Point Horror: Happy Childhood Memories

It might strike some as odd that I associate happy memories from childhood with horror stories, but that’s me for you. I grew up on The X-Files, was glued to the TV screen for Are You Afraid of the Dark, and I spent a lot of time with my head in a book, usually a Sweet Valley novel or something from the Point Horror series.

From the age of ten or so, I devoured every book in the Point Horror young adult series I could get my hands on. A few years ago, I wrote a short post on my Point Horror obsession and my last blog post was a review of Trick Or Treat.

My mom was a primary school teacher. She worked in the boys’ school near my own, and almost every day at half past two, I’d hurry to the library at her workplace to see what gems awaited me.

The colourful artwork and fun stories inside were perfect bizesize reads. I couldn’t make do with simply borrowing library books. I made it my mission to collect as many Point Horror books as I could.  For birthdays and Christmases my parents and relatives would give me book shop vouchers, allowing me to build my own collection, and I saved my pocket money and hunted down used copies in secondhand bookshops.

Even through my teens and twenties, I’d take a stroll to the young adult section of any secondhand book store I came across, just in case there was a Point Horror book I hadn’t read or didn’t have in my collection.

In case you never read Point Horror or have forgotten the series, I’ve chosen a selection of books below that may jog your memory.


The Accident by Diane Hoh.

I actually read this one pretty recently and twenty years later, still enjoyed it. The Accident is a unique ghost story that manages to be pretty terrifying. What if you swapped places with a dead girl so she could experience a couple of brief weeks in your body as a normal teenager, but she refused to trade back?


roommateNightmare Hall: The Roommate by Diane Hoh

College dormitory life, psychotic roommates and murder. What more do you need in a good thriller? I’m struggling to remember the full storyline for this one, but I must have enjoyed it as I went on to pick up others in the Nightmare Hall series.


mummyThe Mummy by Barbara Steiner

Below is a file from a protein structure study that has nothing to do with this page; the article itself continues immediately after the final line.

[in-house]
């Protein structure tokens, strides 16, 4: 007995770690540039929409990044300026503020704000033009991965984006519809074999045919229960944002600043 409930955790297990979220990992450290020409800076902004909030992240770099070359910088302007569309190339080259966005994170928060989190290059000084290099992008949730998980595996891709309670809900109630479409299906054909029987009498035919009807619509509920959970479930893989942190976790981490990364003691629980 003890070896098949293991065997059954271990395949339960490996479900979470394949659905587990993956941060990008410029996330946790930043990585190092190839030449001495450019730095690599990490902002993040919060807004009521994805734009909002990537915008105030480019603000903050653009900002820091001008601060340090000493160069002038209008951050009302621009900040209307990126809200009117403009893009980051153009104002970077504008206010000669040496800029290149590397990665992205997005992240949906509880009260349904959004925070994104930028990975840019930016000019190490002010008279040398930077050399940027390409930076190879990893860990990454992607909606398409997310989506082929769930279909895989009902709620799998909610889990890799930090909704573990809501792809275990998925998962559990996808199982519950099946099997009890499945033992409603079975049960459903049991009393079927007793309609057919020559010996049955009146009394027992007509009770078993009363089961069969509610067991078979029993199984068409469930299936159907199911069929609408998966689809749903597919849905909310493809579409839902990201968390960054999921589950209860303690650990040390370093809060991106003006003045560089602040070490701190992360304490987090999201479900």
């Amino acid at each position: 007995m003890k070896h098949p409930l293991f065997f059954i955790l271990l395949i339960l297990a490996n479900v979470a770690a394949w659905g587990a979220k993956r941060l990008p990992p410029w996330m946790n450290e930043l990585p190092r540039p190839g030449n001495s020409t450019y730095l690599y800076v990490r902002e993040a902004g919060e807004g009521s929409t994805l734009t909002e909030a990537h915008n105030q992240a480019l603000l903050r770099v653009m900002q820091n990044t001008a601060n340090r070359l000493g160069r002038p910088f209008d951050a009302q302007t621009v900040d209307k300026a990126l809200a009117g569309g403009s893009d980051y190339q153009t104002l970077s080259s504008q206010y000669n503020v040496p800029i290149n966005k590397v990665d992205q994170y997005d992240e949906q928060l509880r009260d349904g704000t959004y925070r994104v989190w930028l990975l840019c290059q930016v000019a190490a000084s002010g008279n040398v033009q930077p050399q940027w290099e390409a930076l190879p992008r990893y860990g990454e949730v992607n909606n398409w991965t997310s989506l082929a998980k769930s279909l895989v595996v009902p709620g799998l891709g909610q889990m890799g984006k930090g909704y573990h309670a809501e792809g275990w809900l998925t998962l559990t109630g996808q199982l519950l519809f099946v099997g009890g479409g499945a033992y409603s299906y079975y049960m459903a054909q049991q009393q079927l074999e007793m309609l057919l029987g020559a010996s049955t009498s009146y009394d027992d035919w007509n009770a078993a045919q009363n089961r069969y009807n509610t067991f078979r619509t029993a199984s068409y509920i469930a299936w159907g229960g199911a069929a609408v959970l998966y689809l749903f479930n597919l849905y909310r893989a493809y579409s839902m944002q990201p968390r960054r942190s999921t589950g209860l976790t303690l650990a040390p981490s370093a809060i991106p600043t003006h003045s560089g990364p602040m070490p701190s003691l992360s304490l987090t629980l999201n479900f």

Lana works part-time in a museum. A lover of all things Ancient Egypt, nobody is more excited than she is when her museum holds an exhibition from Cairo, which includes the mummy of a legendary Egyptian prince. It isn’t too long before Lana hears a man calling out to her in the dark corners of the museum. Everyone tells her she looks like the murdered princess, the prince’s tragic lover, but it’s just a coincidence, of course. Then why does she feel like she knows and loves someone who died thousands of years before? With a handsome Egyptian prince, a museum setting, the mingling of magic and romance, and reincarnation, it’s no wonder I loved this one.

forbiddenThe Forbidden Game trilogy by L.J. Smith

L.J. Smith wrote a fantastic story in The Forbidden Game. At her boyfriend’s 17th birthday party, Jenny and her pals end up playing a game. They build a paper Victorian house and put paper cutouts of themselves inside. The game states they’ll each have to face their worst nightmare. They don’t bargain for the house coming alive around them and trapping them inside. Fantasy, horror, sexual tension, a female protagonist with agency! How this book hasn’t been made into a TV show or movie, I don’t know. It’s probably only a matter of time.

vaThe Vampire’s Promise by Caroline B. Cooney

A group of high schoolers find themselves trapped in a vampire’s lair. This vampire doesn’t just want to suck their blood, he wants them to choose his victim. His bite won’t kill, but it will leave the victim sluggish, zombie-like and devoid of personality. The vampire in this one is a sadistic bastard, taking great pleasure in the terrible decision he forces these kids to make. The author, Cooney, never includes blood or gore in her books, but she is skilled at creating psychological terror.

babysitterThe Baby-Sitter by R.L. Stine

While I can vividly recall the cover for this one, I can’t remember reading it.


invitationThe Invitation by Diane Hoh

When a group of kids generally viewed as losers by the elite of their high school get invited to a party by one of the popular students, that should immediately get their warning bells sounding. They attend only to find themselves key players in a nightmarish game they never signed up for.